Looking at the guest list for his upcoming The Documentary 2, only someone with his amount of reach could pull features from Q-Tip, Kanye West, Drake, Kendrick Lamar, Dr. Dre and even Diddy. Anyone claiming to have Game in their current top five, I wouldn’t judge them at all because he deserves consideration at this point. Rather people like to admit it or not, the West Coast needs Mr. Jayceon Taylor’s antagonistic self and Hip Hop understands that. His time on G-Unit gave him an East Coast respect that only heightened after surviving Fiddy and southern sensibilities really made him not only a regional ambassador but evolving OG.

Will People Care About A New Album From Lauryn Hill?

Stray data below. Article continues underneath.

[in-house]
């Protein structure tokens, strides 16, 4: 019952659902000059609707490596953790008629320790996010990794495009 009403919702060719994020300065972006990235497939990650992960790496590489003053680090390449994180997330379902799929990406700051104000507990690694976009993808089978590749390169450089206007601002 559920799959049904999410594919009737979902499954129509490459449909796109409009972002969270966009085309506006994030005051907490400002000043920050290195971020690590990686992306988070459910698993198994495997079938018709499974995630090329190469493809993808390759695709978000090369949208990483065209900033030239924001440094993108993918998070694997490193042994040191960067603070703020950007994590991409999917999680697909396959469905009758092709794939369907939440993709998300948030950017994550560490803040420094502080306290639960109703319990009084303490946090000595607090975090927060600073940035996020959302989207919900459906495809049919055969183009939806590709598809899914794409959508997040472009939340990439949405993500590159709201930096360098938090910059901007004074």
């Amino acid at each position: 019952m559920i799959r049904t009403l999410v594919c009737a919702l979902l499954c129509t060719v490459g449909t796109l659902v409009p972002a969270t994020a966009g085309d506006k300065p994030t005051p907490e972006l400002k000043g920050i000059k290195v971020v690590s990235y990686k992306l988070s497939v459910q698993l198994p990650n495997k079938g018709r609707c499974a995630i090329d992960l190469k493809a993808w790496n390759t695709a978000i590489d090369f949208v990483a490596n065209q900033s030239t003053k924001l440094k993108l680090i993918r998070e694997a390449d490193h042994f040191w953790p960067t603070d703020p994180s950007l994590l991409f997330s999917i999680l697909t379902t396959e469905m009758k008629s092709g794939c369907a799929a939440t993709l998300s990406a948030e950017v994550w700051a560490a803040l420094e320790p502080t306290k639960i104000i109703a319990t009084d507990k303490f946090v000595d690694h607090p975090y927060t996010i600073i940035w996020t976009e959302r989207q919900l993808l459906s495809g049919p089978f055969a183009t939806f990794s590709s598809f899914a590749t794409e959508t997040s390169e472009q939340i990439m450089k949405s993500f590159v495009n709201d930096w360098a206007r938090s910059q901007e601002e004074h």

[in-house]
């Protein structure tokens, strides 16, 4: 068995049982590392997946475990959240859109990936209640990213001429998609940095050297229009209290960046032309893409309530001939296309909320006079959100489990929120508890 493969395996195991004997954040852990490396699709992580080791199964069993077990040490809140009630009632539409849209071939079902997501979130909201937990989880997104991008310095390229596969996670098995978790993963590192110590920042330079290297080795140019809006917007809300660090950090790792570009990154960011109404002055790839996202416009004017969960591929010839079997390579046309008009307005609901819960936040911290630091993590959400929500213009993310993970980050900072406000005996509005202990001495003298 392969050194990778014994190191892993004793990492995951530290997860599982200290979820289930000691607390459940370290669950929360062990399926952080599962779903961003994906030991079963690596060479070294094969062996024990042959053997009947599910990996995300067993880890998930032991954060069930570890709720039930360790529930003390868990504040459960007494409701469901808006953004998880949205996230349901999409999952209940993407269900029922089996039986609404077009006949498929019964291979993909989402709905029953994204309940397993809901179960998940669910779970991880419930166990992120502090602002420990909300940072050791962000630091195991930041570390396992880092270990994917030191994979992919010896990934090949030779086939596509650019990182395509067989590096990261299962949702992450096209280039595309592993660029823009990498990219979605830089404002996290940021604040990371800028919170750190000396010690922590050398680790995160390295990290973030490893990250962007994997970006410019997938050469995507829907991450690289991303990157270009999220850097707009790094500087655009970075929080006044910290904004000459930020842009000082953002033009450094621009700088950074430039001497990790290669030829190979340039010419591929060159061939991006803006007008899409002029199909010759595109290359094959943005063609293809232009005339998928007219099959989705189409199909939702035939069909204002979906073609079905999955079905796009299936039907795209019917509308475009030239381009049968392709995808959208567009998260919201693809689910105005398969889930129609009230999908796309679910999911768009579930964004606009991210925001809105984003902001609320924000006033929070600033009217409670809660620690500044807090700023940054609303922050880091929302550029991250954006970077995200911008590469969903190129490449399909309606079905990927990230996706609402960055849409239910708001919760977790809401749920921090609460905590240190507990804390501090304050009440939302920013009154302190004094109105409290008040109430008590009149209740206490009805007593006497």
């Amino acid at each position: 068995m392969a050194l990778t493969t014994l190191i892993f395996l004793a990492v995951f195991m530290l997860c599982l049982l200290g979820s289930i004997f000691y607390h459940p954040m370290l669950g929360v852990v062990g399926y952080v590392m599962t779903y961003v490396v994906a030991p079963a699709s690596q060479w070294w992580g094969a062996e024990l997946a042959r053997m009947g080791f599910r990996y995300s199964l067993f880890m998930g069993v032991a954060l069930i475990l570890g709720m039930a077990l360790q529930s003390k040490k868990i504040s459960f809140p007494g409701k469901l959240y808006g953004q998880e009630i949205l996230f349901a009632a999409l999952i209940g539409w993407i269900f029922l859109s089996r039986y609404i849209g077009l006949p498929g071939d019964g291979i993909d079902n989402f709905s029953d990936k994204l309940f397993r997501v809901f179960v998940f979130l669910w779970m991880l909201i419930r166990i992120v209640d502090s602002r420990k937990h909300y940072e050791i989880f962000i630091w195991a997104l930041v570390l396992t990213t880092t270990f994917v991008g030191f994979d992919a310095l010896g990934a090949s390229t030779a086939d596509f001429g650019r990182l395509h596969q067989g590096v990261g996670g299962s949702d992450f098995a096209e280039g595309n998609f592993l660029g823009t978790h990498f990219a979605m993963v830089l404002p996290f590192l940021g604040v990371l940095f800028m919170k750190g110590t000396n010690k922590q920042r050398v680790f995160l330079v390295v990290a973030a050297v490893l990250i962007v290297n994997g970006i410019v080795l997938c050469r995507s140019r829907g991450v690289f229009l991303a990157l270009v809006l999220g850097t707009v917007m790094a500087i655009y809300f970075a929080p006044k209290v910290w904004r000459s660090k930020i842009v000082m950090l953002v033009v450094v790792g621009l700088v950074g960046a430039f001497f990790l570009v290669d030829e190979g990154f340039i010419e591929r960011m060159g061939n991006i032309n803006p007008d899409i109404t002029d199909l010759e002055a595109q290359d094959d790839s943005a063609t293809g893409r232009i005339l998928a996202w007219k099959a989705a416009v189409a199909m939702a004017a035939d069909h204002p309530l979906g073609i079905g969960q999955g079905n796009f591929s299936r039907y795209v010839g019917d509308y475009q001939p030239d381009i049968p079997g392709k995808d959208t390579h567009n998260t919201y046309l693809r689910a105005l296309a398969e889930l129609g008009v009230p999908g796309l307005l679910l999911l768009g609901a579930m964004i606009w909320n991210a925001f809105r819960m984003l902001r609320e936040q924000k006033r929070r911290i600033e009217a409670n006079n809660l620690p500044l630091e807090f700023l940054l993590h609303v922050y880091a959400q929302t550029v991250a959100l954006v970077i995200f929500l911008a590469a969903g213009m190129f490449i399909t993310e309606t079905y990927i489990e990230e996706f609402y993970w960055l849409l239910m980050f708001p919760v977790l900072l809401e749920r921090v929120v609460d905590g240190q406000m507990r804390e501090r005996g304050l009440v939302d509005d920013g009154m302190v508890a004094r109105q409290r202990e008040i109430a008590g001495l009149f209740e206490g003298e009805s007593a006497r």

Ural: First impressions is an interesting thing. When The Miseducation Of Lauryn Hill dropped in 1998, I had to be around 11 or 12-years-old. This gives me a very specific view of her as one of the greatest emcees (male or female) in rap history who also could sang. And, we’re not talking about acquiring vocal pipes on the job either like many do in today’s Hip Hop space. Whether people consider Miseducation a rap or R&B album is irrelevant as she found perfect inventive expression in both. Then again, we’re in 2015. This means there’s a large chance anyone born around the 2000s probably view Ms. Hill a lot differently. I’ll leave the personal life stuff out and focus primarily on her fairly inconsistent output since her Grammy Award-winning solo debut. The last official album she released was the MTV Unplugged 2.0. album that many saw as an utter disappointment after its release in 2002.